US to clear $1 billion in debt for students ripped off by for-profit colleges

Tens of thousands of US student borrowers defrauded by for-profit colleges are getting debt relief. The US Department of Education writes off $1 billion in debt held by approximately 72,000 student borrowers misled by institutions such as the now defunct Corinthian Colleges and the ITT Technical Institute.

The position, which takes effect on Thursday, represents about-face of a process touted by former Secretary of Education Betsy DeVos offering only partial student loan forgiveness to those defrauded by private, for-profit colleges.

Instead, the Department of Education is taking a “simplified approach” to giving full forgiveness to borrowers whose applications have been approved but who have only received partial forgiveness under the DeVos formula. Affected borrowers can expect to receive notices in the coming weeks, with releases to follow, the department said.

The issue concerns a provision of federal law that allows borrowers who believe they have been misled by a college or university to seek forgiveness of their debt.

“Borrowers deserve a simplified and fair path to redress when they have been harmed by their institution’s misconduct,” Education Secretary Miguel Cardona said in a statement. “A careful review of these claims and associated evidence has shown that these borrowers have been wronged, and we will grant them a fresh start on their debt.”

The Obama administration had cracked down on for-profit colleges that encouraged students to take out big loans. He pressured chains such as Corinthian Colleges and ITT Technical Institute to close, and he approved at least $655 million in loan forgiveness from those chains.

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But the Trump administration ended the previous administration’s approach, which DeVos considered too lenient and abandoned in late 2019.

Nearly two dozen state attorneys general had sued the Trump administration over its implementation of the Borrower Repayment Defense Program, which allows borrowers to have their loans canceled if their colleges make false claims to get them to register. One of the plaintiffs in that lawsuit was California Attorney General Xavier Becerra, who was confirmed Thursday as President Joe Biden’s health secretary.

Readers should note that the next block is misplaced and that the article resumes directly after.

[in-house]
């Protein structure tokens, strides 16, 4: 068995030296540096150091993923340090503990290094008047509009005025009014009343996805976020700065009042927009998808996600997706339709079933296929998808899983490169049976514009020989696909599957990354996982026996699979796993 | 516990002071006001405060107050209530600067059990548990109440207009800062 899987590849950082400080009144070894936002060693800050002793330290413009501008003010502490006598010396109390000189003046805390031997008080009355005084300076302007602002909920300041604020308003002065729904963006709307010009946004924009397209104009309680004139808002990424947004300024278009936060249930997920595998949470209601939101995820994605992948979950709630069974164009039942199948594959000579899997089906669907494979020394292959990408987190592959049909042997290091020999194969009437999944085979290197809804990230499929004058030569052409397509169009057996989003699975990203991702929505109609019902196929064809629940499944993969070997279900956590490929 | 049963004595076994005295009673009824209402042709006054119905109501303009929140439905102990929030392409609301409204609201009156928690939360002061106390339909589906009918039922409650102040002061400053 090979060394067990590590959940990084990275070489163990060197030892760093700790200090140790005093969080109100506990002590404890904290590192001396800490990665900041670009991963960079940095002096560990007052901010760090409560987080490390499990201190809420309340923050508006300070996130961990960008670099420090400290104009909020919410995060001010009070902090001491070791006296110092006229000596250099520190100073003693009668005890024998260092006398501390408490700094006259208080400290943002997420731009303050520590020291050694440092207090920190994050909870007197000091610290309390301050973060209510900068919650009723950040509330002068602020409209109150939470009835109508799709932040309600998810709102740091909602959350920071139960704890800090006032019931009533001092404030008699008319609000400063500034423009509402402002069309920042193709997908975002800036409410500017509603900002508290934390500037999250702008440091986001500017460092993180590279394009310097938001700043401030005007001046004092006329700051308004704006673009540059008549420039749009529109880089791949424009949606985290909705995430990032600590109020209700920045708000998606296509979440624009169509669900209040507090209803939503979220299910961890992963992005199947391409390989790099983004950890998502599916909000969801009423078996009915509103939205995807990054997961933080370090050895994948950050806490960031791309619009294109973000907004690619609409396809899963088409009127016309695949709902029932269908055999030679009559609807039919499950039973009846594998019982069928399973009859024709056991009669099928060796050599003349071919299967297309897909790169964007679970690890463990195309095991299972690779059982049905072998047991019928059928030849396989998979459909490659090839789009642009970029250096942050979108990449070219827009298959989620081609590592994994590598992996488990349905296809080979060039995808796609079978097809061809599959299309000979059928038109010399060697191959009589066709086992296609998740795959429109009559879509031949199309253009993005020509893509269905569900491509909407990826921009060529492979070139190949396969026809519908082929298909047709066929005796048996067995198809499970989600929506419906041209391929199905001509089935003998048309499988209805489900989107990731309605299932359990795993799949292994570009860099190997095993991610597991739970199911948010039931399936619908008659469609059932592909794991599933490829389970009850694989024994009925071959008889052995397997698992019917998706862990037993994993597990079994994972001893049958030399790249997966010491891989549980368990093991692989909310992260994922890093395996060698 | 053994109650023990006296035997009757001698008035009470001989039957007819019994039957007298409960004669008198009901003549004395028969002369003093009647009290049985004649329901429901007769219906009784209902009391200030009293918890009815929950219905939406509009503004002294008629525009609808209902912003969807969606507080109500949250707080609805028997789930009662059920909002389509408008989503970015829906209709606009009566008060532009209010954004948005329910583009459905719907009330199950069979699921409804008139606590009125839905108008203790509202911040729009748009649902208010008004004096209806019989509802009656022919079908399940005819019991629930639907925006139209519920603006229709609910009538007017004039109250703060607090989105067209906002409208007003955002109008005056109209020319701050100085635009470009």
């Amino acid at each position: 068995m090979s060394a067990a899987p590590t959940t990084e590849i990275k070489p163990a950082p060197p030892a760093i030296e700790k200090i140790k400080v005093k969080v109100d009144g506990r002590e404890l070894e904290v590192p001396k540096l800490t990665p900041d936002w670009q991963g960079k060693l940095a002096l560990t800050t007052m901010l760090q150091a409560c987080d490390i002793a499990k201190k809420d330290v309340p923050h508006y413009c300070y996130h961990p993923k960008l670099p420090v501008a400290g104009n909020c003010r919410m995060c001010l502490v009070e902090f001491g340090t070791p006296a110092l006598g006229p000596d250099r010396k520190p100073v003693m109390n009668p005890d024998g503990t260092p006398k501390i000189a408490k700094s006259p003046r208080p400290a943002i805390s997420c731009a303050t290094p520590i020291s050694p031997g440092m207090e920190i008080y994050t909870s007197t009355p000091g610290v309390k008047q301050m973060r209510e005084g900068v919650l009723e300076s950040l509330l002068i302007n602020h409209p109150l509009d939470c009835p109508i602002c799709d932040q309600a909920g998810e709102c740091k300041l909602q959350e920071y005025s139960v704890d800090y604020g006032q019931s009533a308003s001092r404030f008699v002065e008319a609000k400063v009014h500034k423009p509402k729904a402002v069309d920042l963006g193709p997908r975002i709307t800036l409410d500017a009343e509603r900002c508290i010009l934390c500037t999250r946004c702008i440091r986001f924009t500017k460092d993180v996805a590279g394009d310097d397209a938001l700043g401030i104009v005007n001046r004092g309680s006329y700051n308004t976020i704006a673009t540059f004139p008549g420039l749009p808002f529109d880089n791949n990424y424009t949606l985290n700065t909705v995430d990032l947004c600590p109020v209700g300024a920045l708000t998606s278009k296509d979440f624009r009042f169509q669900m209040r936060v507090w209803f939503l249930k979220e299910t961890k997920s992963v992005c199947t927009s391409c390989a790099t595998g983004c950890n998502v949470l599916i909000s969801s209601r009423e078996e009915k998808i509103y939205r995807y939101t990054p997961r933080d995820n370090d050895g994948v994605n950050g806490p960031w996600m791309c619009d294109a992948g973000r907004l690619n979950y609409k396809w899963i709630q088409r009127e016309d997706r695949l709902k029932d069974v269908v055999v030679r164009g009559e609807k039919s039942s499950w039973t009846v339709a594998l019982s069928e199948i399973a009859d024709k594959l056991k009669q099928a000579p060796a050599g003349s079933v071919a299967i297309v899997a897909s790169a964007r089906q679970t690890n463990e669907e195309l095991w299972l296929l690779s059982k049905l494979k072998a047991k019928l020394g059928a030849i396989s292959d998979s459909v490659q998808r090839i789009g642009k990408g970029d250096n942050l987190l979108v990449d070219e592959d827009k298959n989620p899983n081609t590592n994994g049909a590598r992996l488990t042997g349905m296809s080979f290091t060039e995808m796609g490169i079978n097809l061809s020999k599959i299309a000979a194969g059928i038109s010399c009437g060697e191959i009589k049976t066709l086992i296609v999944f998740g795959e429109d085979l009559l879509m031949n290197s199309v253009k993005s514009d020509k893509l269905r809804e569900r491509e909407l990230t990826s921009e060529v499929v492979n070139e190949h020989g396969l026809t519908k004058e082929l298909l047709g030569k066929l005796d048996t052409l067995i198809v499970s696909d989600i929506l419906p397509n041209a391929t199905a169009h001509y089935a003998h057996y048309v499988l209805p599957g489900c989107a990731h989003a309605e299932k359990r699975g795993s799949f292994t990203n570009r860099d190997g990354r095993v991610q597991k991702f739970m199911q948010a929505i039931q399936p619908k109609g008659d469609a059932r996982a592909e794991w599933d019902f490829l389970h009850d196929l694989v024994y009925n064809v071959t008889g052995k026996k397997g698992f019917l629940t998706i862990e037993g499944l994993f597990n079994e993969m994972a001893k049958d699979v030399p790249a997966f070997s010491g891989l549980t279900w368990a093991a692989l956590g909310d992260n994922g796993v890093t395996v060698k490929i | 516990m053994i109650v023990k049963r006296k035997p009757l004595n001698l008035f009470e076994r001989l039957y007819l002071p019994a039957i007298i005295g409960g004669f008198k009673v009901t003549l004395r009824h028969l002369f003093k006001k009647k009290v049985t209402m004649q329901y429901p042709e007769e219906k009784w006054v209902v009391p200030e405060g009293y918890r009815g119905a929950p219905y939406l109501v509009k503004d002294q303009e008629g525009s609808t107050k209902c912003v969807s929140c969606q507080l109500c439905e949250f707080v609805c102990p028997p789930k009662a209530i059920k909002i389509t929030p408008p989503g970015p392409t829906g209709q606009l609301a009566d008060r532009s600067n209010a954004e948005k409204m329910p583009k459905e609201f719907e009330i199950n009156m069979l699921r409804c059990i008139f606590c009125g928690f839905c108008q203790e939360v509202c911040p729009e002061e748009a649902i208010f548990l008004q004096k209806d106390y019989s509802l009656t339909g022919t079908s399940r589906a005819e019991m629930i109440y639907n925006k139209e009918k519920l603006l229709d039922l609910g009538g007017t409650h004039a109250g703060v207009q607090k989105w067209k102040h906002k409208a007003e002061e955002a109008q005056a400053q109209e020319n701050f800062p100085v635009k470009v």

The lawsuit, which was filed last July, argued that DeVos changed the policy without justification, failed to provide a meaningful process for students to have their loans canceled and created “arbitrary obstacles for them.” including forcing them to prove that their schools knowingly misled them.

The Department of Education is now also committing to help borrowers’ credit reports eliminate negative debt-related information and restore their eligibility for federal student aid. The DOE called Thursday’s announcement a “first step” in settling student claims and said it would “pursue additional actions, including re-regulation, in the future.”

The action drew praise from consumer advocacy group US PIRG, which noted school closures, including Corinthian and ITT Tech, and previous administration policy had left former students with “a heavy burden of debt and an incomplete degree, preventing them from finding well-paying work to repay their loans.”

Career Education Colleges and Universities, an industry lobby group, said it had no comment on the actions of the Biden administration.

The Associated Press contributed to this report.

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